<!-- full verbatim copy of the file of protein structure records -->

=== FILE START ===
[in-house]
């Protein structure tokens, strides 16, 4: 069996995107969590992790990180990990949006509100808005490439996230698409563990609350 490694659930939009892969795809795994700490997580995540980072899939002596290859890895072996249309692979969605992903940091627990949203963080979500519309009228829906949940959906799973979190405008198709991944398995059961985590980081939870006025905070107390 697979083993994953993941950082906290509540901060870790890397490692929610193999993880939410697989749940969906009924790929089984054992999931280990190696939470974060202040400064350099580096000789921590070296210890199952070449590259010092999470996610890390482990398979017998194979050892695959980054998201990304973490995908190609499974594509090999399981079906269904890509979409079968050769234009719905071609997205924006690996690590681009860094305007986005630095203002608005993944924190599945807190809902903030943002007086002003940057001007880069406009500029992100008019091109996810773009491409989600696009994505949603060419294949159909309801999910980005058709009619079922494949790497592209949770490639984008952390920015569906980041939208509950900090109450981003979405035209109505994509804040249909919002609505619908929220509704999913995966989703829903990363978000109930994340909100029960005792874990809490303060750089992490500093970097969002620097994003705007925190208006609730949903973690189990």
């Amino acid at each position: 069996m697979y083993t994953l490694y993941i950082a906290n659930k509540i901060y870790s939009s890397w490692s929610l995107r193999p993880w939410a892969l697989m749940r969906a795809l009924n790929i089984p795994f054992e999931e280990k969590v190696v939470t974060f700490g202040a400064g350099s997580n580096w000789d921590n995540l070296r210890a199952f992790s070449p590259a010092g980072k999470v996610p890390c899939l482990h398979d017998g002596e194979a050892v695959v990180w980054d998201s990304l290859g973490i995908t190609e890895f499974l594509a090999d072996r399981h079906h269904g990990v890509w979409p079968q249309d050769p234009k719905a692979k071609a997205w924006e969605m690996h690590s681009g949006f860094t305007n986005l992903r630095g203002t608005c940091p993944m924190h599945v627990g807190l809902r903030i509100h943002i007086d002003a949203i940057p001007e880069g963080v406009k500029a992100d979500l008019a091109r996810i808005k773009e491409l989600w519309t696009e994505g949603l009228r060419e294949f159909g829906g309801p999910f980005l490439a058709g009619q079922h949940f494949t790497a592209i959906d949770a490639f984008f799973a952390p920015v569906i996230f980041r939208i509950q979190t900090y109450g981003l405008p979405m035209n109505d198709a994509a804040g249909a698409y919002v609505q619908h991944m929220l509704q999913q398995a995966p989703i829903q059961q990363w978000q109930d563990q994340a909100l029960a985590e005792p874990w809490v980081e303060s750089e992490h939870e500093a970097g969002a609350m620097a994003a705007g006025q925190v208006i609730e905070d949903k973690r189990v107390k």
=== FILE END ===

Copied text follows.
[in-house]
């Protein structure tokens, strides 16, 4: 069996995107969590992790990180990990949006509100808005490439996230698409563990609350 490694659930939009892969795809795994700490997580995540980072899939002596290859890895072996249309692979969605992903940091627990949203963080979500519309009228829906949940959906799973979190405008198709991944398995059961985590980081939870006025905070107390 697979083993994953993941950082906290509540901060870790890397490692929610193999993880939410697989749940969906009924790929089984054992999931280990190696939470974060202040400064350099580096000789921590070296210890199952070449590259010092999470996610890390482990398979017998194979050892695959980054998201990304973490995908190609499974594509090999399981079906269904890509979409079968050769234009719905071609997205924006690996690590681009860094305007986005630095203002608005993944924190599945807190809902903030943002007086002003940057001007880069406009500029992100008019091109996810773009491409989600696009994505949603060419294949159909309801999910980005058709009619079922494949790497592209949770490639984008952390920015569906980041939208509950900090109450981003979405035209109505994509804040249909919002609505619908929220509704999913995966989703829903990363978000109930994340909100029960005792874990809490303060750089992490500093970097969002620097994003705007925190208006609730949903973690189990």
């Amino acid at each position: 069996m697979y083993t994953l490694y993941i950082a906290n659930k509540i901060y870790s939009s890397w490692s929610l995107r193999p993880w939410a892969l697989m749940r969906a795809l009924n790929i089984p795994f054992e999931e280990k969590v190696v939470t974060f700490g202040a400064g350099s997580n580096w000789d921590n995540l070296r210890a199952f992790s070449p590259a010092g980072k999470v996610p890390c899939l482990h398979d017998g002596e194979a050892v695959v990180w980054d998201s990304l290859g973490i995908t190609e890895f499974l594509a090999d072996r399981h079906h269904g990990v890509w979409p079968q249309d050769p234009k719905a692979k071609a997205w924006e969605m690996h690590s681009g949006f860094t305007n986005l992903r630095g203002t608005c940091p993944m924190h599945v627990g807190l809902r903030i509100h943002i007086d002003a949203i940057p001007e880069g963080v406009k500029a992100d979500l008019a091109r996810i808005k773009e491409l989600w519309t696009e994505g949603l009228r060419e294949f159909g829906g309801p999910f980005l490439a058709g009619q079922h949940f494949t790497a592209i959906d949770a490639f984008f799973a952390p920015v569906i996230f980041r939208i509950q979190t900090y109450g981003l405008p979405m035209n109505d198709a994509a804040g249909a698409y919002v609505q619908h991944m929220l509704q999913q398995a995966p989703i829903q059961q990363w978000q109930d563990q994340a909100l029960a985590e005792p874990w809490v980081e303060s750089e992490h939870e500093a970097g969002a609350m620097a994003a705007g006025q925190v208006i609730e905070d949903k973690r189990v107390k």